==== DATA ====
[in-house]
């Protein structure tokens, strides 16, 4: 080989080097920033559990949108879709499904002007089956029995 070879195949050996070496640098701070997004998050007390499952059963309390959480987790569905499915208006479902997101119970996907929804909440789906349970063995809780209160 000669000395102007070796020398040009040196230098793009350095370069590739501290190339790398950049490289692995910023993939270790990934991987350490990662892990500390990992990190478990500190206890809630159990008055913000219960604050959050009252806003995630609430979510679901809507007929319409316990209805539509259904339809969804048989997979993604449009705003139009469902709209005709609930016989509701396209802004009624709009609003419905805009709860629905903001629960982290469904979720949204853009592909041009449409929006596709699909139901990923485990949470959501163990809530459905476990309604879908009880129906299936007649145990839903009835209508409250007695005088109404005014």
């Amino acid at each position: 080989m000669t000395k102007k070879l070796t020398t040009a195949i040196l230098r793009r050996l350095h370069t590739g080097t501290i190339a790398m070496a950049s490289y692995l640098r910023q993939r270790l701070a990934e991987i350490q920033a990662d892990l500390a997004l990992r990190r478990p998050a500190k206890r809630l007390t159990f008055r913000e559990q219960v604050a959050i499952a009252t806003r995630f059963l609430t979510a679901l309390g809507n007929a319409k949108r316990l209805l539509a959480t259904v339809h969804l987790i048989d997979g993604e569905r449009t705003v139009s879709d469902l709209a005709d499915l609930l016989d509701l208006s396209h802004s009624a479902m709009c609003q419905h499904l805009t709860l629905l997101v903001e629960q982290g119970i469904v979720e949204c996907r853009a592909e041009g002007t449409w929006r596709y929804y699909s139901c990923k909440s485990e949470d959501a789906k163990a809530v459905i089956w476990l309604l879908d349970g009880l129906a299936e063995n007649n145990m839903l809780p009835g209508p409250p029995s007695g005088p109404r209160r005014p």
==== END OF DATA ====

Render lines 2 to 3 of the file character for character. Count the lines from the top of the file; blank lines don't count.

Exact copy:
């Protein structure tokens, strides 16, 4: 080989080097920033559990949108879709499904002007089956029995 070879195949050996070496640098701070997004998050007390499952059963309390959480987790569905499915208006479902997101119970996907929804909440789906349970063995809780209160 000669000395102007070796020398040009040196230098793009350095370069590739501290190339790398950049490289692995910023993939270790990934991987350490990662892990500390990992990190478990500190206890809630159990008055913000219960604050959050009252806003995630609430979510679901809507007929319409316990209805539509259904339809969804048989997979993604449009705003139009469902709209005709609930016989509701396209802004009624709009609003419905805009709860629905903001629960982290469904979720949204853009592909041009449409929006596709699909139901990923485990949470959501163990809530459905476990309604879908009880129906299936007649145990839903009835209508409250007695005088109404005014």
């Amino acid at each position: 080989m000669t000395k102007k070879l070796t020398t040009a195949i040196l230098r793009r050996l350095h370069t590739g080097t501290i190339a790398m070496a950049s490289y692995l640098r910023q993939r270790l701070a990934e991987i350490q920033a990662d892990l500390a997004l990992r990190r478990p998050a500190k206890r809630l007390t159990f008055r913000e559990q219960v604050a959050i499952a009252t806003r995630f059963l609430t979510a679901l309390g809507n007929a319409k949108r316990l209805l539509a959480t259904v339809h969804l987790i048989d997979g993604e569905r449009t705003v139009s879709d469902l709209a005709d499915l609930l016989d509701l208006s396209h802004s009624a479902m709009c609003q419905h499904l805009t709860l629905l997101v903001e629960q982290g119970i469904v979720e949204c996907r853009a592909e041009g002007t449409w929006r596709y929804y699909s139901c990923k909440s485990e949470d959501a789906k163990a809530v459905i089956w476990l309604l879908d349970g009880l129906a299936e063995n007649n145990m839903l809780p009835g209508p409250p029995s007695g005088p109404r209160r005014p």